As noted, unless you put about 1/4 to 1/3 more gap on the bottom than top and sides, it'll look strange.
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Now I've got it ... thanks! Brain was still on winter holidays before I guess.
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"nigel" wrote in message

What type of drawer fronts are you anticipating?
Generally speaking, the planning and precision necessary to fit drawers with wooden components varies with the type of drawer front. With an inset drawer, advance planning and a good deal of precision fitting is generally a must and can take some time. With an overlay drawer front, you can generally get away with less precision fitting.
I briefly discuss a couple of methods I often use with wooden drawer components on my website. Go to page 3 of the project journal, about half-way down, under Arts and Crafts End Table.
While not a full explanation, you may find something helpful. Ask away if you have any questions.
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For my first attempt I am heading for inset drawers - I figure I might as well get the difficult version under my belt (probably after a lot of mistakes) and then start looking into the various evils that can be hidden behind a false drawer front.
The pictures in your journal are exactly what I need to progress, I think. And the comment about screwing rather than gluing to allow for later adjustment is something I would have missed, I'm afraid, if I'd gone ahead with my original plans which would have made the runners and kickers an integral part of the carcass rather than adding them in afterwards.
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"nigel" wrote in message

Glad it could be of some use to you.
One of the problems with inset drawers is getting that bottom "gap" to equal the gap around the two sides and top, and to stay that way.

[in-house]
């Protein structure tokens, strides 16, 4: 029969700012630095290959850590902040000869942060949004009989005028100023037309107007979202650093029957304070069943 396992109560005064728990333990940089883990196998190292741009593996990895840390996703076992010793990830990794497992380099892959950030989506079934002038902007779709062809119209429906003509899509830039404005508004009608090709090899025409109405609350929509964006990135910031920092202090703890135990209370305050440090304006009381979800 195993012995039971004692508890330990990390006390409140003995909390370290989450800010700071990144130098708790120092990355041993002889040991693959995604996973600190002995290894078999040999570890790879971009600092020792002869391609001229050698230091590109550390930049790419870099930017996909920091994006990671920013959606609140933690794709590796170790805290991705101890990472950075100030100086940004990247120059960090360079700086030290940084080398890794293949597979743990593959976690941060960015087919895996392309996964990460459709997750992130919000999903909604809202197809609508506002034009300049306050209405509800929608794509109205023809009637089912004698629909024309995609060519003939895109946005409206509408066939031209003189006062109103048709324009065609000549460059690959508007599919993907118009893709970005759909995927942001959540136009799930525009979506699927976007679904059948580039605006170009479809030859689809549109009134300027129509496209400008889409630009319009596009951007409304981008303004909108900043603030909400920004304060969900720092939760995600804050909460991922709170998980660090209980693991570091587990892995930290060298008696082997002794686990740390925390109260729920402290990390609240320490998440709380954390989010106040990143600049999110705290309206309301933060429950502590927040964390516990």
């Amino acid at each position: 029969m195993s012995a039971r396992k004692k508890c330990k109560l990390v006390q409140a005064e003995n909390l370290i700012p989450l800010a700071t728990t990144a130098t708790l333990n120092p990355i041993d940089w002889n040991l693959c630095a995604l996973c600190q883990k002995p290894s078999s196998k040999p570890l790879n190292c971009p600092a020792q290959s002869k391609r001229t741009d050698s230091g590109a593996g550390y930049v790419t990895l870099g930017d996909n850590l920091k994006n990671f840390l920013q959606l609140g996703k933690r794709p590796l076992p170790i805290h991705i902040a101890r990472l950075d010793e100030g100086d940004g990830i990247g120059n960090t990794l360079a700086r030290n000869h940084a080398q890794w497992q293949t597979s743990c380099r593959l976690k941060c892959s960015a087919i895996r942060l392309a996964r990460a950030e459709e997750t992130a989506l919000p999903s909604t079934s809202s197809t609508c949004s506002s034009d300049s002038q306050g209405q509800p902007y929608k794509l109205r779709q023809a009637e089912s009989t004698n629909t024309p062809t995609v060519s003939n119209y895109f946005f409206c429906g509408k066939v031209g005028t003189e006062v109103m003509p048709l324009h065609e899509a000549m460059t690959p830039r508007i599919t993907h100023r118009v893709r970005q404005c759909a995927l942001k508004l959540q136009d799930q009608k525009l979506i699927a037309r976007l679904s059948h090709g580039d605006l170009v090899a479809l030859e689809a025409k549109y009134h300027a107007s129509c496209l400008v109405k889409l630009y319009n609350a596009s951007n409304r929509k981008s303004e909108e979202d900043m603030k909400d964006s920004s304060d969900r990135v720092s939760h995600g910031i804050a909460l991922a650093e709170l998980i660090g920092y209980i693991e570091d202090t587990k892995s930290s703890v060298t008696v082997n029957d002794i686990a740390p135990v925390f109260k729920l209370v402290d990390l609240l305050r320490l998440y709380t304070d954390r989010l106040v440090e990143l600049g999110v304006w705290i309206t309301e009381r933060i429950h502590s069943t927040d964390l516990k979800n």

A neat tip/trick on inset drawers is to plane a very small "rabbet" on the bottom of the front edge of the drawer front. Make this small rabbet equal in depth to the distance of your fitted gap around the top and two sides, generally around a 1/16".
This way, your drawer, even though sitting flat on the runners, will appear to have the same width gap all around.
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Your site is great. I've refered to it a number of times. One suggestion/request: When you have multiple photos to demonstrate something, it would be good if navigation from one to the next would be easier. I get around this by right clicking and opening a pic in a separate window, then close the window and do the same with the next pic -- versus clicking on pic then going back a page, etc. There are a few options, if you are interested.
One thing I have not yet found out how to do is what they do at e-bay and a number of webstores: A page with one large pic and many small ones, and when you click on one of the small ones it becomes the big one on the same page, and that page does not have to reload. Or, if you are willing to make an actual page for each pic you could then have a link from pic-page1 to pic-page2, like a slide show. (And maybe pic-page1 could be in a pop-up window.) And there is also code you can use to make each pic appear in a pop-up. (I use Frontpage and a free add-in from Jimco to generate the script code for this.)
All this aside, it is certainly not crucial. And again, thanks for your site - verrry helpful. -- Igor
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"igor" wrote in message

IOW, you want the pic to open in another window when you click on it?
I figured you could do that if you wanted, but I will certainly consider it if you think it would be easier.

Thank _you_ for the feedback. It is appreciated..